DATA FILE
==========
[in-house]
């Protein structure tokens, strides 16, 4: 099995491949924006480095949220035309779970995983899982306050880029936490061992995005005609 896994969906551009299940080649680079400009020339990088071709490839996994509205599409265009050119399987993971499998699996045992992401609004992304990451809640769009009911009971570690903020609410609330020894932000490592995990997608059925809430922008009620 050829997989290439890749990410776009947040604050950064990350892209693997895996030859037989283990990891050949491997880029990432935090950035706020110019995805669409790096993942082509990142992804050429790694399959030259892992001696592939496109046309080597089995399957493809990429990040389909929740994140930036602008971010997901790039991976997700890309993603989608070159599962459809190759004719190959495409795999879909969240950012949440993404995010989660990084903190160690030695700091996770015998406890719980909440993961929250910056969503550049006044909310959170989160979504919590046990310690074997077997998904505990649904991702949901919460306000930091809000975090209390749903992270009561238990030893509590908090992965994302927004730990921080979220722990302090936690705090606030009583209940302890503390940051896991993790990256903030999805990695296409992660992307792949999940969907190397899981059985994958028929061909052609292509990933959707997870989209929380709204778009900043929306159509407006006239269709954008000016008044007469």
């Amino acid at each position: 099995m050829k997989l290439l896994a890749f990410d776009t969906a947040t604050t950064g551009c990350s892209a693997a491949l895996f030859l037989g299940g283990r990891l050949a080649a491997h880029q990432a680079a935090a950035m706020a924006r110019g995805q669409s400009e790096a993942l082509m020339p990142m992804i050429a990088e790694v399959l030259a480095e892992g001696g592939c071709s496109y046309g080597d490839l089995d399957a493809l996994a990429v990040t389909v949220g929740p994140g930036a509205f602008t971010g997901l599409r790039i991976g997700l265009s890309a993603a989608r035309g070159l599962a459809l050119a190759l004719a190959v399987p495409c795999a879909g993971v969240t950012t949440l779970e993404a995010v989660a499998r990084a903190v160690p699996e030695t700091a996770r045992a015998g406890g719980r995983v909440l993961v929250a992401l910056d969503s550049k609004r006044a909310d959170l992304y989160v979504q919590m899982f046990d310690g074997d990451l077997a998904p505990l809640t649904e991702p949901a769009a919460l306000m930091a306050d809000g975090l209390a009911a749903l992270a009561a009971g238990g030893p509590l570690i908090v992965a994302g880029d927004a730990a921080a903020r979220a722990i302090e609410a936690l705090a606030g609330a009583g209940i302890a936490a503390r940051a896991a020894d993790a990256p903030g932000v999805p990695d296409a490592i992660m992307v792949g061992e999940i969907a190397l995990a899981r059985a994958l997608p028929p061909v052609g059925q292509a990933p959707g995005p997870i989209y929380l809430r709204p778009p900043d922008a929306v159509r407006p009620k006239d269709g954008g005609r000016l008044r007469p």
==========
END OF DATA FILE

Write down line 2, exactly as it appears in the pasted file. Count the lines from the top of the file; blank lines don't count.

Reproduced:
């Protein structure tokens, strides 16, 4: 099995491949924006480095949220035309779970995983899982306050880029936490061992995005005609 896994969906551009299940080649680079400009020339990088071709490839996994509205599409265009050119399987993971499998699996045992992401609004992304990451809640769009009911009971570690903020609410609330020894932000490592995990997608059925809430922008009620 050829997989290439890749990410776009947040604050950064990350892209693997895996030859037989283990990891050949491997880029990432935090950035706020110019995805669409790096993942082509990142992804050429790694399959030259892992001696592939496109046309080597089995399957493809990429990040389909929740994140930036602008971010997901790039991976997700890309993603989608070159599962459809190759004719190959495409795999879909969240950012949440993404995010989660990084903190160690030695700091996770015998406890719980909440993961929250910056969503550049006044909310959170989160979504919590046990310690074997077997998904505990649904991702949901919460306000930091809000975090209390749903992270009561238990030893509590908090992965994302927004730990921080979220722990302090936690705090606030009583209940302890503390940051896991993790990256903030999805990695296409992660992307792949999940969907190397899981059985994958028929061909052609292509990933959707997870989209929380709204778009900043929306159509407006006239269709954008000016008044007469």